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King Arthur and the Knights of the Round Table

This week I finally made it down to a garage to meet a V.I.P. As I opened the doors there he was with big sad eyes, “SIR PERCIVALE”.

No we don’t have one of the Knights of the Round Table residing in a garage, but rather a 10¼” model of a Southern Railway King Arthur Class 4-6-0 locomotive Number E 772. The sad eyes of course are the spectacle plates in the cab designed to be almost teardrop in shape to allow for maximum vision in these minimum width cabs and to fit through the narrow tunnels on the Southern lines.

I was rather surprised by the sheer size of this model. The engine is 7′ 2″ long and the tender is 5′ 3″ a total length of 12′ 5″, it is 2′ 6″ from rail to tip of the cab and 1′ 9″ wide. It is built to true scale 2.18 inches to the foot, (a rather ragged fraction of 1/5.5 scale). At the moment “SIR PERCIVALE” is awaiting a paint job so the livery is rather patchy, but in parts you can see the green colour characteristic of the Maunsell period on the Southern Railway. The cab is rather spectacular but the tender has more paint than the Loco right now.

 

 

 

 

 

 

This model of a King Arthur was one of the Oakhill Manor in Somerset collection that was sold off in or before 2004. It has been slowly refurbished over the years and has now had a preliminary steam test but awaits its full boiler test to be signed off.

Having had my interest aroused I did a little research on the net and was amazed to discover that there were 74 full size King Arthur class Locomotives built for or by The L.S.W.R. and Southern Railway between 1918 and 1927. They were, of course, named as a massive advertising campaign for the Southern Railway.

This six-coupled class loco was derived from the 736 class of 4-6-0 engines introduced by a Mr Urie on the L.S.W.R. in 1917, however the original 22′ x 28′ cylinders of the forerunners were reduced to 20 1/2′ x 28′ in The King Arthur’s. The boiler pressure was also raised from 180 to 200lb psi, super heaters fitted, improved piston valves, more streamlined steam passages and a larger chimney with a capuchin.

In actual fact the original Urie engines were rebuilt as King Arthur’s, these are known as The Urie Arthurs’s, (20 in total), and some of the new engines, to the modified design, were built by the North British Locomotive Co. Ltd and these are fondly known as The Scotch Arthurs (30 in total).

The Eastleigh Arthur’s were built by Maunsell at Eastleigh (24 in total). SIR PERCIVALE is an Eastleigh Arthur as denoted by the prefix E before its number 772. Although I am given to understand, by the fountain of all knowledge (my husband), that all the King Arthurs were denoted as E as they ran and were maintained out of the Eastleigh works.

SIR PERCIVALE has an 8 wheel tender also known as a “Water Cart”. As the Southern lines did not have water troughs the locomotives could not pick up water on route. This was mainly because the Southern Railway was more of a commuter service offering shorter stopping passenger runs, hence the engines required less amenities en route than those of other railways, travelling much greater distances non-stop.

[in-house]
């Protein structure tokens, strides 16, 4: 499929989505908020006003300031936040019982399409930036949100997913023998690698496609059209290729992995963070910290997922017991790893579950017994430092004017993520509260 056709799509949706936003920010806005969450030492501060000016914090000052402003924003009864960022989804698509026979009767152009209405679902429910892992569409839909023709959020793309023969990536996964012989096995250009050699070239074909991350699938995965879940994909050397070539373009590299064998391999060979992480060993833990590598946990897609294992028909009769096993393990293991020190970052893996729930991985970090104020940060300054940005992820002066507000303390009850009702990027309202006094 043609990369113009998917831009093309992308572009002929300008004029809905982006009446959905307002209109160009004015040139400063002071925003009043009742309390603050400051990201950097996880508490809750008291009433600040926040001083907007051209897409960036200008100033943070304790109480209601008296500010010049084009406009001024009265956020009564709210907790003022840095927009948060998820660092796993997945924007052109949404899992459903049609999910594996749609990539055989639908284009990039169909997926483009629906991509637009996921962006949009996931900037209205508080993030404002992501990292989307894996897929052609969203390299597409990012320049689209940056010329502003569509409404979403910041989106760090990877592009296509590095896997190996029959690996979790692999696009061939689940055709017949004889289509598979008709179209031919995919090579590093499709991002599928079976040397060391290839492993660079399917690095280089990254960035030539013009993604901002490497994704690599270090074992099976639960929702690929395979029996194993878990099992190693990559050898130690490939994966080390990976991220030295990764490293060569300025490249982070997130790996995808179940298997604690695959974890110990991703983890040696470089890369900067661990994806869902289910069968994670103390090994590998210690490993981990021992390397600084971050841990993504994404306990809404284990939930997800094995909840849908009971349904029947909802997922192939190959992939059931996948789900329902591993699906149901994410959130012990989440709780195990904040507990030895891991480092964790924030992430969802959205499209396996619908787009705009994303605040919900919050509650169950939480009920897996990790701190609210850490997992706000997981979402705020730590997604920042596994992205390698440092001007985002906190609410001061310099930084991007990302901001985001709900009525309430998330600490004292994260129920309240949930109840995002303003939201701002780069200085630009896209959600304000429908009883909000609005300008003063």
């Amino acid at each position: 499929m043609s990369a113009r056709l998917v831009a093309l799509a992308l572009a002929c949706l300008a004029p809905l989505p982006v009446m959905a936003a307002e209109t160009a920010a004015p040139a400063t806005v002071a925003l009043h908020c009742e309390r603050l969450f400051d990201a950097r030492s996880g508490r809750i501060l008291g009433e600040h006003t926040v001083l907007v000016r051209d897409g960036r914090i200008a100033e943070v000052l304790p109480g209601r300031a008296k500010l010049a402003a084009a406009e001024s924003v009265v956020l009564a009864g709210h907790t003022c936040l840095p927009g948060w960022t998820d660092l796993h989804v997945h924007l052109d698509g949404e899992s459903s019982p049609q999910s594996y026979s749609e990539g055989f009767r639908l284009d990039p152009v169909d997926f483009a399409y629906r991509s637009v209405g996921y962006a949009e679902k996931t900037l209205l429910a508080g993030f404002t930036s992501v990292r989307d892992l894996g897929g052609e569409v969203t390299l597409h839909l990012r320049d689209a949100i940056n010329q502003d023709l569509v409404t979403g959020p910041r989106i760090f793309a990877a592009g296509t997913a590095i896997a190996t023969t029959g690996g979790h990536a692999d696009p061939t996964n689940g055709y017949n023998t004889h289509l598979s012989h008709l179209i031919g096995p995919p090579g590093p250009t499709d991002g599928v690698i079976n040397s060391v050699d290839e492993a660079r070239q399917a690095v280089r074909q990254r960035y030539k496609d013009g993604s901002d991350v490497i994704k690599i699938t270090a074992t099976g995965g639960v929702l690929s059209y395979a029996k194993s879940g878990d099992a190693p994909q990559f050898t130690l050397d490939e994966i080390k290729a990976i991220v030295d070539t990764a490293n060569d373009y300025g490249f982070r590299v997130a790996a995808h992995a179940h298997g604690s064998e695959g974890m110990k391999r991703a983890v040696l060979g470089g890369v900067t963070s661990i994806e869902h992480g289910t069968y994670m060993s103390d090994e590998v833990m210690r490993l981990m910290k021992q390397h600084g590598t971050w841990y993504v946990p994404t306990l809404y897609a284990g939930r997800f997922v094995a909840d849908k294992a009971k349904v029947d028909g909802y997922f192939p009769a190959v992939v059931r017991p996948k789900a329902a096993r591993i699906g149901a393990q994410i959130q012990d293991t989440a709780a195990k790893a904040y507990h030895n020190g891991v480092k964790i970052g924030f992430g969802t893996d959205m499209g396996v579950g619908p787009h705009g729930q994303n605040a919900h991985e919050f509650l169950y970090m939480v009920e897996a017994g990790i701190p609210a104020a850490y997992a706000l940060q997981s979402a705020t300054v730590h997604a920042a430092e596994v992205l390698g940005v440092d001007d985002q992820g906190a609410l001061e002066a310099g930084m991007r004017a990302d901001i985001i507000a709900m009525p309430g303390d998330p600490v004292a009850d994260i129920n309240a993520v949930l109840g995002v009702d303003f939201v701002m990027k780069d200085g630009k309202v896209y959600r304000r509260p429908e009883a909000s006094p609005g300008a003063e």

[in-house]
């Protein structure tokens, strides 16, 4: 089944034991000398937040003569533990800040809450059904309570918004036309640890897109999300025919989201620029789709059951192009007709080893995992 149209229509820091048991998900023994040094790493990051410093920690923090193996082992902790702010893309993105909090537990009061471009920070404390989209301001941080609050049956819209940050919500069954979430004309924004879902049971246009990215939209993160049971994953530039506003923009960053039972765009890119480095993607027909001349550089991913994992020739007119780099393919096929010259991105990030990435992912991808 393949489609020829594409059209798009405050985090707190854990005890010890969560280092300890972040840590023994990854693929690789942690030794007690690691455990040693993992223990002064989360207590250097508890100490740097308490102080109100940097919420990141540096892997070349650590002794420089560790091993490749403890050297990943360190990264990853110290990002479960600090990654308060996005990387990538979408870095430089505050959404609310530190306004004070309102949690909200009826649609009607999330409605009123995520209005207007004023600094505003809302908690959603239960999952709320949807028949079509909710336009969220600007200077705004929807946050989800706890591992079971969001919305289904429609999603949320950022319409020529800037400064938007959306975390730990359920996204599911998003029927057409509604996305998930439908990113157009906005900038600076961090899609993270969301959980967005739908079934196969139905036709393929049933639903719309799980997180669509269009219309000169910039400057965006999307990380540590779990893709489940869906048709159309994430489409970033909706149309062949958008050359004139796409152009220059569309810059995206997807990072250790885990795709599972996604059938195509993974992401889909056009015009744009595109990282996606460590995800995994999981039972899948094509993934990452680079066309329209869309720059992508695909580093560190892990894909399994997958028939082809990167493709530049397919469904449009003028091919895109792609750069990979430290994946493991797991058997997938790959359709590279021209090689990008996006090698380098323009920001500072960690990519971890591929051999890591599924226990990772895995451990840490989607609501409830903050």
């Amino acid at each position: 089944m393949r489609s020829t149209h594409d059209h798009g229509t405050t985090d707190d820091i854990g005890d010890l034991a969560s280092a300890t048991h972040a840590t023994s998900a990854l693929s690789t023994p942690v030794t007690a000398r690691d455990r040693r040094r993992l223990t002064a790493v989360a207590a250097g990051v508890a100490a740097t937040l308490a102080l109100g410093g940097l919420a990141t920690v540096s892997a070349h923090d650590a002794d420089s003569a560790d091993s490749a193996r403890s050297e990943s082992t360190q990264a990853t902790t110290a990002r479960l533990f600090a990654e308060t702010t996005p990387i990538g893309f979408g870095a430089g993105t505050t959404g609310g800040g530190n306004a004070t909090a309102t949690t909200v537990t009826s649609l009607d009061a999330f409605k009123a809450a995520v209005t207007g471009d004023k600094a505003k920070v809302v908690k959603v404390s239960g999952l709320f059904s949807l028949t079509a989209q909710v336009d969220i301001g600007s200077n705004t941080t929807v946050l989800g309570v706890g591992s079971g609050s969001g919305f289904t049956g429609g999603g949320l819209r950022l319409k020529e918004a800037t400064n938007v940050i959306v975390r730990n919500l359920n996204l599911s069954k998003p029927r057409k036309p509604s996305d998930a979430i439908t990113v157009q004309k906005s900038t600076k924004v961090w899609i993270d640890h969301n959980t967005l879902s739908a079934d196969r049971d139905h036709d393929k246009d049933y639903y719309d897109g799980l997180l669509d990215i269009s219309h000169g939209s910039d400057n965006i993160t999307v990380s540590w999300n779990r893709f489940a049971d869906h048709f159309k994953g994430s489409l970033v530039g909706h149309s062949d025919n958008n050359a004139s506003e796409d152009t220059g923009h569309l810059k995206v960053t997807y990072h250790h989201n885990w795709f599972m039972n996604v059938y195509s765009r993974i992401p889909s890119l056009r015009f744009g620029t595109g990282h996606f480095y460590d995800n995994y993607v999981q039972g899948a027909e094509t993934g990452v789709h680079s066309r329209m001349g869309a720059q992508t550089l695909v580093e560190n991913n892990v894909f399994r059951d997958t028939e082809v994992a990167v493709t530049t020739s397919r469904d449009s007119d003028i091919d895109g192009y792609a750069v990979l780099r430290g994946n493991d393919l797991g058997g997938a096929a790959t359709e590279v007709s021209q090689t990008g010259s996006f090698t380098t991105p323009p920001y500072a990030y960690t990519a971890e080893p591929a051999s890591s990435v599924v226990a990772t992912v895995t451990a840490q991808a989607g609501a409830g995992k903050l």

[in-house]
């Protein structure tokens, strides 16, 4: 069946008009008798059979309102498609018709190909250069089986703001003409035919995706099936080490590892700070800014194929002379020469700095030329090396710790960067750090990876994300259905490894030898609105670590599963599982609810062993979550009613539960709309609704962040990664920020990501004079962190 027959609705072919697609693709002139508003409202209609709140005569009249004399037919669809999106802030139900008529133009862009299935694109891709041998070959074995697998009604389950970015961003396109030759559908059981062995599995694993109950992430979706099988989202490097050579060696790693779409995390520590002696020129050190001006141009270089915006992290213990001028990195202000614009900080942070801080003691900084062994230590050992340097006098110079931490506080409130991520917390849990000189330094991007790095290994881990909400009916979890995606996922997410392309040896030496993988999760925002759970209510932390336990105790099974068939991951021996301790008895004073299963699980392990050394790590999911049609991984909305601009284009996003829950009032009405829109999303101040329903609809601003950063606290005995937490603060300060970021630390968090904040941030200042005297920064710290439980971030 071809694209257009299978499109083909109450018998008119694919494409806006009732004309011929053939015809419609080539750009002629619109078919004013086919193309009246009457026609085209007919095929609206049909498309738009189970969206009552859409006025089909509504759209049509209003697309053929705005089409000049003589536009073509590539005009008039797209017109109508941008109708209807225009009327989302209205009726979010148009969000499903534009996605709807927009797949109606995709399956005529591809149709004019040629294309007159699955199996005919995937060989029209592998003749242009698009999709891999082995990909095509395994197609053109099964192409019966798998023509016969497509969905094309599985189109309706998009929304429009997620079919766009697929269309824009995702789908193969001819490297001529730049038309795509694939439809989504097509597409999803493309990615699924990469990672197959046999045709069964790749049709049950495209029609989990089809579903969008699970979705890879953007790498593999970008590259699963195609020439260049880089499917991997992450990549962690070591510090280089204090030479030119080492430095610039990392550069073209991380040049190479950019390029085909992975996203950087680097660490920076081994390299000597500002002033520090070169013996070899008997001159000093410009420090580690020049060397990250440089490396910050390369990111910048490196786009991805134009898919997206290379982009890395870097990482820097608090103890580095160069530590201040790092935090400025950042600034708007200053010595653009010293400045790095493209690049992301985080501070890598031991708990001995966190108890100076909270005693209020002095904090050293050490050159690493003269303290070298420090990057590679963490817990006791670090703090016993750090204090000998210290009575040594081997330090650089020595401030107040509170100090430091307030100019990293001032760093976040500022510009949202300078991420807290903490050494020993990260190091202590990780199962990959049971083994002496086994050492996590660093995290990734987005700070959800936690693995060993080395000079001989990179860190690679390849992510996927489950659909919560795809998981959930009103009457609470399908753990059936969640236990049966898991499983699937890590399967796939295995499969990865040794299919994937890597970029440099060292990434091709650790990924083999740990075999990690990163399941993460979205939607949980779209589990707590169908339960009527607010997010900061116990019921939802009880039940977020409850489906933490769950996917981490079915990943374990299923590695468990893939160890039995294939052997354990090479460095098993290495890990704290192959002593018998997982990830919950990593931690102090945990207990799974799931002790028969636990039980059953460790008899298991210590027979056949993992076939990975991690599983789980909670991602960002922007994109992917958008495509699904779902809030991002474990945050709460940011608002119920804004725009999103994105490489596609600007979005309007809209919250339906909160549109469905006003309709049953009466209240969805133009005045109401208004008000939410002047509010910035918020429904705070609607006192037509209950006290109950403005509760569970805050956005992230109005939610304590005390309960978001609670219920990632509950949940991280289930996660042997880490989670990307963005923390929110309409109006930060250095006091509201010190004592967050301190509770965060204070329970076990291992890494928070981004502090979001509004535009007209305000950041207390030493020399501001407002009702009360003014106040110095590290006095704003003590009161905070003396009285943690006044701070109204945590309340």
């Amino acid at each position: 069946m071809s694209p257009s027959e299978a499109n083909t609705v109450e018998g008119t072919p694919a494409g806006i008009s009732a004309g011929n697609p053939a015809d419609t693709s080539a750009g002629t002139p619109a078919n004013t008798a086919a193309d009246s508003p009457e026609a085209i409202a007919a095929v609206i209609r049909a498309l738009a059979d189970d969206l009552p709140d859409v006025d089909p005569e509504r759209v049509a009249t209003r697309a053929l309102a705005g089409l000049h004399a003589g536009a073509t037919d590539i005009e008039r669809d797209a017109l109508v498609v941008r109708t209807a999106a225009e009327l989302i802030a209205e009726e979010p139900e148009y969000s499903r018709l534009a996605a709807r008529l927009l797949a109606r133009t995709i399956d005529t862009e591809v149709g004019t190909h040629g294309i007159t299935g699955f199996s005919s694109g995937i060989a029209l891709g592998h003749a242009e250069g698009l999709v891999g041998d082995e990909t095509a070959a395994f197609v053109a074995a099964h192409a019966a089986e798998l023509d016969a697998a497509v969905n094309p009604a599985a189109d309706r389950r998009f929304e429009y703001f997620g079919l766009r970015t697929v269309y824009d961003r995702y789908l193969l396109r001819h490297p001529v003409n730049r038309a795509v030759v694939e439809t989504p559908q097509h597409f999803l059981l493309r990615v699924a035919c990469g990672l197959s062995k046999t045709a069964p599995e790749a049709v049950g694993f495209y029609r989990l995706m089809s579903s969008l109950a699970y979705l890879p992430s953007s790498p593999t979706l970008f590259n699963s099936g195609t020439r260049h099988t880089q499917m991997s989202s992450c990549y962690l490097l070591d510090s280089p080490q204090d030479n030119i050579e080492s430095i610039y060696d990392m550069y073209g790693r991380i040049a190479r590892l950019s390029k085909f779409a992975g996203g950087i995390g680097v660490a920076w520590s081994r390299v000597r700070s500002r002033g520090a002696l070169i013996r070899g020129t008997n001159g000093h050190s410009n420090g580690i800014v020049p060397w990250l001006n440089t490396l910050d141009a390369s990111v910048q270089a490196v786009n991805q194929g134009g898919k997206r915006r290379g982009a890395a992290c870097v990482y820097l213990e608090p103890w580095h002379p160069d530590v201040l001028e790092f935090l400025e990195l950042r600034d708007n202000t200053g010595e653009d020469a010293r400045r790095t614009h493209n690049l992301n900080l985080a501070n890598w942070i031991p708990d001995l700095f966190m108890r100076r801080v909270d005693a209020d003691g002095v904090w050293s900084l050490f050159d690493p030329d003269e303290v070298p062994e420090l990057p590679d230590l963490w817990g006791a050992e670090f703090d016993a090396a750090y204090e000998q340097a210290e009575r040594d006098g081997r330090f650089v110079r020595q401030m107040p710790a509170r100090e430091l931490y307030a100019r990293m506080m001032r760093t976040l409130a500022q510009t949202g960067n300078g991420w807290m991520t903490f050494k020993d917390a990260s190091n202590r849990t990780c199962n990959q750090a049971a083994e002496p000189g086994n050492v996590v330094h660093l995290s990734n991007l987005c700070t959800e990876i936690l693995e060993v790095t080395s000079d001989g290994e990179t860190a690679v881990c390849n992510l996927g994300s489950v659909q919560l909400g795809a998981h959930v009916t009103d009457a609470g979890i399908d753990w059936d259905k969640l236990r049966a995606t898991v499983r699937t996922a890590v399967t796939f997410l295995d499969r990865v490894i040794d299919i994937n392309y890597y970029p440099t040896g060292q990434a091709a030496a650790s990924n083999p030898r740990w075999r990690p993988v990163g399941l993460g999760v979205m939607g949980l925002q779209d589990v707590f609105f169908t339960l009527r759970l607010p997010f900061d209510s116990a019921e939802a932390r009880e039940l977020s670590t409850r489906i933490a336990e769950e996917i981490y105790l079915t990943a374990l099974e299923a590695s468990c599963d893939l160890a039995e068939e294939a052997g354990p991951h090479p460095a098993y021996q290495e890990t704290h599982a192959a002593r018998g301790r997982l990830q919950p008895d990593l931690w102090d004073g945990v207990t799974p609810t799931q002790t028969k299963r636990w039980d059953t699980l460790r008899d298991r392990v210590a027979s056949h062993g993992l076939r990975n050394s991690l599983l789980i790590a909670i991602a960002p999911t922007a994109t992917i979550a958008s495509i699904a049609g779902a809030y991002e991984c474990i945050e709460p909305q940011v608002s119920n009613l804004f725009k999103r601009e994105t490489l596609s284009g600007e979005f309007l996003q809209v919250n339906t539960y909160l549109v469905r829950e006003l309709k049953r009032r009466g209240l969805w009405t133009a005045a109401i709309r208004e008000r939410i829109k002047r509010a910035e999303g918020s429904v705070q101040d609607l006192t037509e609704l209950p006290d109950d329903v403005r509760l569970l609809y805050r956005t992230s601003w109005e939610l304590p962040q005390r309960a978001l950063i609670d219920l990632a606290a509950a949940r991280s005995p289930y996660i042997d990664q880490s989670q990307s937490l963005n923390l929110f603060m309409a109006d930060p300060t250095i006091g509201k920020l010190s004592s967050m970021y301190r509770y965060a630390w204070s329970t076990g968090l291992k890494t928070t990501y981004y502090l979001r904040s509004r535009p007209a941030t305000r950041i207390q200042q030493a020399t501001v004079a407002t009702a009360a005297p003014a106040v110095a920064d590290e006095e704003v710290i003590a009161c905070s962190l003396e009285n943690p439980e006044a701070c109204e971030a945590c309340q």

Some of The King Arthur’s, used on the eastern section of the line, had a six-wheeled tender ( to enable them to be turned on shorter turntables) whereas those engines used on the western section (like SIR PERCIVALE) sported the double-bogie tenders and could carry 5,000 gallons of water.

Unfortunately these majestic Locomotives were slowly edged out of service between 1953 and 1962. The Southern Railway being one of the first to adopt electric traction very early on in the 20th century.

SIR LAMIEL ( A Scotch Arthur named after a minor Knight of Cardiff and alleged to have had a following of the fairer sex ) is the last remaining full size preserved King Arthur and it can be found on display at The National Railway Museum in York, or out running on either the mainline or a preserved line quite often.

The Urie Arthur’s have romantic Arthurian names including EXCALIBUR, CAMELOT, TINTAGEL and MORGAN LE FAY,to name but a few. The Eastleigh and Scotch Arthurs are all “SIR’s” apart from QUEEN GUINEVERE and KING ARTHUR himself in the Eastleigh group.

The full size SIR PERCIVALE entered into service in June 1925 and was withdrawn in September 1961. As a romantic footnote the knight himself was a legendary knight of the round table in King Arthur’s Court and he was noted as a hero in the quest for the grail, before being replaced in later literature by Sir Galahad.

A wonderful piece of railway history that should enthrall all model engineers and miniature railway enthusiasts not to mention fans of heritage and historic steam locomotives.

 

 

 

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The Bushey Miniature Railway – by Daniel Siddal

Here you can see a few pictures of our new 5” railway in the village of Bushey in Hertfordshire.

The 70m loop of track was built with the PNP clip fit system. We chose 16mm Aluminium rail with the plastic sleepers and clip-in chairs that you slide down the rail. This provided a simple and fast way to build the track at the same time keeping the look we required. We spaced the sleepers at 10cm centres.

One of the reasons for choosing the PNP Clip fit system was that it makes is so easy for younger helpers to build the track panels while I got on with the heaver work.

Building any miniature railway is hard work but it was made even more of a challenge due to the overgrown state of the garden.

Every section had to be OK’ed with my mother who owns the garden and cleared of undergrowth before anything could be laid, this compounded the delays already present due to work commitments etc.

Work progressed and we laid the track upto our first gentle radius to the left. I have to admit- we didn’t have any rail benders so we just bent it carefully without some, seemed to be fine as it was only a slight curve.